Description:

BACKGROUND OF THE INVENTION

[0001] This invention relates to a silent chain in which the link plates are connected by rocker pins.

[0002] A silent chain is a chain, looped between a pair of sprockets, for transferring power from a drive sprocket to a driven sprocket. A rocker pin type silent chain usually includes joint rows and guide rows in an alternating, interleaved arrangement, the latter including one or more guide plates as well as link plates. The joint rows and guide rows are articulably connected to one another by rocker pins. Each link plate, whether in the joint row or in the guide row, has a pair of pin holes and a pair of teeth. Each of the rocker pins is composed of a longer pin and a shorter pin, and extends through, and fits into, the aligned pin holes of the interleaved plates. When fitted into the aligned pin holes of the interleaved link plates, the longer and shorter rocker pins are in rolling contact with each other. Thus, when the chain bends as it moves around a sprocket past a chain guide or the like, the longer and shorter pins roll against each other.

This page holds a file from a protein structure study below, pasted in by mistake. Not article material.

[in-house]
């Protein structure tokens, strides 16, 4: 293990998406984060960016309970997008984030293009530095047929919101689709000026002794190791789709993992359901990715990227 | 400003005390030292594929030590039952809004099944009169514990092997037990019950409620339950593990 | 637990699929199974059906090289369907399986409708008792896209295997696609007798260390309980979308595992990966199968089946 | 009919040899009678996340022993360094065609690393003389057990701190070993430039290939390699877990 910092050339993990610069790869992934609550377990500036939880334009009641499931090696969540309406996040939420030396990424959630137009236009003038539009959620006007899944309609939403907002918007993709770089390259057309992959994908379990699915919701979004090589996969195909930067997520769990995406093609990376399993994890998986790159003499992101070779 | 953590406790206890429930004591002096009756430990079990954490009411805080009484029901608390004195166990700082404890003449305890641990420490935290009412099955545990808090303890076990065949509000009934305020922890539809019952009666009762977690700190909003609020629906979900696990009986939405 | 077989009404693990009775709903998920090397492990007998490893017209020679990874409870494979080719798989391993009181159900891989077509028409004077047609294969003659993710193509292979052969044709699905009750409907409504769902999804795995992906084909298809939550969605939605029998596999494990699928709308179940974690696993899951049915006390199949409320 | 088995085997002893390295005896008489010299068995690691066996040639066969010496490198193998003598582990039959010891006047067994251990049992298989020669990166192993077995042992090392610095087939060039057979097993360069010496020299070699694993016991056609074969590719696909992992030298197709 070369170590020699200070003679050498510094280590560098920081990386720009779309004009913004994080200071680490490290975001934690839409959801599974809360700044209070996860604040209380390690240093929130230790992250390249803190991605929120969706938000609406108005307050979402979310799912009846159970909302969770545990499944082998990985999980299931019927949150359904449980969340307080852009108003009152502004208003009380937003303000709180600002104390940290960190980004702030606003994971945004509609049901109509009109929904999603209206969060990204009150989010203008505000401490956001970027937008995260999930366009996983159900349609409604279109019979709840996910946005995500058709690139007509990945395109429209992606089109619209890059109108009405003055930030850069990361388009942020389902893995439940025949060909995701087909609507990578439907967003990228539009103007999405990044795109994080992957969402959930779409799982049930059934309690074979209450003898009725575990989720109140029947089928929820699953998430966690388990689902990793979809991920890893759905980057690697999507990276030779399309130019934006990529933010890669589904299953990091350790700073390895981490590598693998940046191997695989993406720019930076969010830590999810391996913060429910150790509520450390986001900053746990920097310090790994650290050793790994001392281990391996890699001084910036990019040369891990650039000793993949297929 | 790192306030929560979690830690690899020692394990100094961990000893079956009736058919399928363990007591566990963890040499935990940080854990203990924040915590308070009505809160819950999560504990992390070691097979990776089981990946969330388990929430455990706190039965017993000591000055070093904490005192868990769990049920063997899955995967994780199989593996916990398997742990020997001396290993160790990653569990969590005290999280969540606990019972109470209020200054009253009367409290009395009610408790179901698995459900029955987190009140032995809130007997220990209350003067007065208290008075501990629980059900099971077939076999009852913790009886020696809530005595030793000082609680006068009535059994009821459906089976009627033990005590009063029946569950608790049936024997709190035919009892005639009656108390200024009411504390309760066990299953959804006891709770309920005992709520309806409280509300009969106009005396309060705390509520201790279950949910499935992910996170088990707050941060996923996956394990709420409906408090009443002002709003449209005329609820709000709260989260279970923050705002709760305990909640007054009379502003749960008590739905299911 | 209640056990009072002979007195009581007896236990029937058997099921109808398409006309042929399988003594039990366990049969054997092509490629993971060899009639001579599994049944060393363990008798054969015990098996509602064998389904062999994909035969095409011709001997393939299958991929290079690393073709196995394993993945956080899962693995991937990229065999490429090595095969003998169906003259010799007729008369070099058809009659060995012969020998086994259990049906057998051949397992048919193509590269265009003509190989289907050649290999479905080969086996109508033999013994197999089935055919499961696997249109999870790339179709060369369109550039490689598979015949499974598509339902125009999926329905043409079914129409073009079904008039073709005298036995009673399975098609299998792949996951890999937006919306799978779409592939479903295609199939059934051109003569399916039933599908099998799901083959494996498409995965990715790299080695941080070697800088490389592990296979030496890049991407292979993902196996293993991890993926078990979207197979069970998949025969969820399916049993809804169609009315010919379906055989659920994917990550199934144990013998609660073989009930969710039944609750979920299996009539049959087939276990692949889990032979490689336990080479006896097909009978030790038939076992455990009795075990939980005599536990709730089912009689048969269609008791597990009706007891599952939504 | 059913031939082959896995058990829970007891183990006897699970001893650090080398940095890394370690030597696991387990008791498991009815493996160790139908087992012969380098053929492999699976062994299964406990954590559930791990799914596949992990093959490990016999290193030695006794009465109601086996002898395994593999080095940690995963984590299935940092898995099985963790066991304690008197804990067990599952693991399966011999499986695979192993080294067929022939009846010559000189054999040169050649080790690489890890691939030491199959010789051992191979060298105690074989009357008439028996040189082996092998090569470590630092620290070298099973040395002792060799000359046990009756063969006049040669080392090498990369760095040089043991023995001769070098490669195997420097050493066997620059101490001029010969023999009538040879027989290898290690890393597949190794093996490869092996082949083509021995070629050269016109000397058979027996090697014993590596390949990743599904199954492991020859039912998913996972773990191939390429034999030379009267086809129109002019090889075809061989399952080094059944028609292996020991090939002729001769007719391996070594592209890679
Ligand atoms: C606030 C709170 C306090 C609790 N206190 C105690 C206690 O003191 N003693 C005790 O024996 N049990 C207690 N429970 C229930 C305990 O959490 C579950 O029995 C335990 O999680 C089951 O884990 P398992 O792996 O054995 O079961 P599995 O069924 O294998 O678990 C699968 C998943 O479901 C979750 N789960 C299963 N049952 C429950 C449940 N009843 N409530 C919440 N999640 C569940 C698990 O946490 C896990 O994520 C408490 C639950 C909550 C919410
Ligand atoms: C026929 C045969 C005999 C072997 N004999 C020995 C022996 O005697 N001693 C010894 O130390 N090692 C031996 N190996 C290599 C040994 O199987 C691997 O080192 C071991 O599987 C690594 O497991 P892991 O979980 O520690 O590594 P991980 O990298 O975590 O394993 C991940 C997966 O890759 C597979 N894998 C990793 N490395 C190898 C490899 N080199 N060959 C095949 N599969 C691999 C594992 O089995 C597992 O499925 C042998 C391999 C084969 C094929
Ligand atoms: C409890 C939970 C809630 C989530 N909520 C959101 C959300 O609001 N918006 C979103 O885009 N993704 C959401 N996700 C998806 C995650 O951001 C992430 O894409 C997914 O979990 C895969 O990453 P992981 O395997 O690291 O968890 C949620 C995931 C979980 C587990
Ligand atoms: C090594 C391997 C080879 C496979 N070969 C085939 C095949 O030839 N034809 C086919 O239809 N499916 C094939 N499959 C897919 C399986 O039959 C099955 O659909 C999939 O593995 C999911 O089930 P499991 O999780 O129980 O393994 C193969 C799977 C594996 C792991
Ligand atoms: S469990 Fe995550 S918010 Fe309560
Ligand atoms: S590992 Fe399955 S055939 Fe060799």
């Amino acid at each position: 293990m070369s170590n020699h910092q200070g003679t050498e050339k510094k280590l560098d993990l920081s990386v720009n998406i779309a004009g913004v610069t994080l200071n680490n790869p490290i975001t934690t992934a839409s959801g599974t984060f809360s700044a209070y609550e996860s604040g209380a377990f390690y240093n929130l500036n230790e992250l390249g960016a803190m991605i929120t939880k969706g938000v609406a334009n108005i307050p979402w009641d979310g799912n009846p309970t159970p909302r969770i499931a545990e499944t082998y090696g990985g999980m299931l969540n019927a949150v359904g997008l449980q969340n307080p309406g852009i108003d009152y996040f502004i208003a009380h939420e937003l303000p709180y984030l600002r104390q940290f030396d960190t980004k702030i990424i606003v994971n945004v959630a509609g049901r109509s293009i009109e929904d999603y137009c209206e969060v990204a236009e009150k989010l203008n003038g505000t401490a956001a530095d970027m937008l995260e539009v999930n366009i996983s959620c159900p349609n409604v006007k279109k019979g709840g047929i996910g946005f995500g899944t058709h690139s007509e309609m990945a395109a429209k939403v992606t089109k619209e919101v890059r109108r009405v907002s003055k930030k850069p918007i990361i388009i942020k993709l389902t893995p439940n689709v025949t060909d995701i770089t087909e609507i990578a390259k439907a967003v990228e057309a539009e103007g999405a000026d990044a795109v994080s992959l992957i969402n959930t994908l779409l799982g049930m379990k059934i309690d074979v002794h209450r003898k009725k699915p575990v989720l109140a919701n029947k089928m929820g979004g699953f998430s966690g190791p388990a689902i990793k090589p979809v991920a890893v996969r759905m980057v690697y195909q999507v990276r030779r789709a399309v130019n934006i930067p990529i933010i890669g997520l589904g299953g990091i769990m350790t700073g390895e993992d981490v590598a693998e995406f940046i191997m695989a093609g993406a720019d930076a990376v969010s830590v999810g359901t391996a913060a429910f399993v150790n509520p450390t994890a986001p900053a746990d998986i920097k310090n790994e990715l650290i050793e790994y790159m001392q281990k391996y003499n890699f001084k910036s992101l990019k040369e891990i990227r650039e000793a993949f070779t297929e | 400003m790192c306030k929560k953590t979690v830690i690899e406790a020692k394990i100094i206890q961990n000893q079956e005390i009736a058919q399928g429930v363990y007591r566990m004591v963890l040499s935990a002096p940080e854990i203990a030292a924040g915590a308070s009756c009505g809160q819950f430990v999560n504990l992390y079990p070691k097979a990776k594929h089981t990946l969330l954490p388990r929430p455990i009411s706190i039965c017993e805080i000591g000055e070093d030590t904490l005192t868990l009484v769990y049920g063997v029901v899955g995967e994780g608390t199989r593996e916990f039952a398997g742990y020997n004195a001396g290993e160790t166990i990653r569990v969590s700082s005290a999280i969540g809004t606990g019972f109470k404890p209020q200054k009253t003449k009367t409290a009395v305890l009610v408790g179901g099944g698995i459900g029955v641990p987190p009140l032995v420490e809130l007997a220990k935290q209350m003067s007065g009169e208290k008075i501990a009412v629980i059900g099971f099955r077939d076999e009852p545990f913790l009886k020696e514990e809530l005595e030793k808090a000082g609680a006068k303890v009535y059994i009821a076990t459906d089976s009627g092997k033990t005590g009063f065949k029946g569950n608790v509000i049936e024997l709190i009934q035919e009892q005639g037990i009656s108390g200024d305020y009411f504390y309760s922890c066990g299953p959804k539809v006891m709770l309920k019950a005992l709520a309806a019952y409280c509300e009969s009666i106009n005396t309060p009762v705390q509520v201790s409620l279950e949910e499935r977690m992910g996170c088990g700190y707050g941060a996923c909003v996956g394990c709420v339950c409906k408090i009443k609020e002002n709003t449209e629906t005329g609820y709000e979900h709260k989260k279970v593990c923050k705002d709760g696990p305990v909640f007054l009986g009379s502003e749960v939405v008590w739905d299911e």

[0003] A silent chain is typically used for power transfer between a pair of sprockets in a vehicle. Whether it be of the round pin type or the rocker pin type, the chain is designed by first taking into account the distance between the shafts of the sprockets. The distance between the shafts is determined by the overall size of the power transfer mechanism, and accordingly the design of parts and design changes are dependent on the overall size of the mechanism.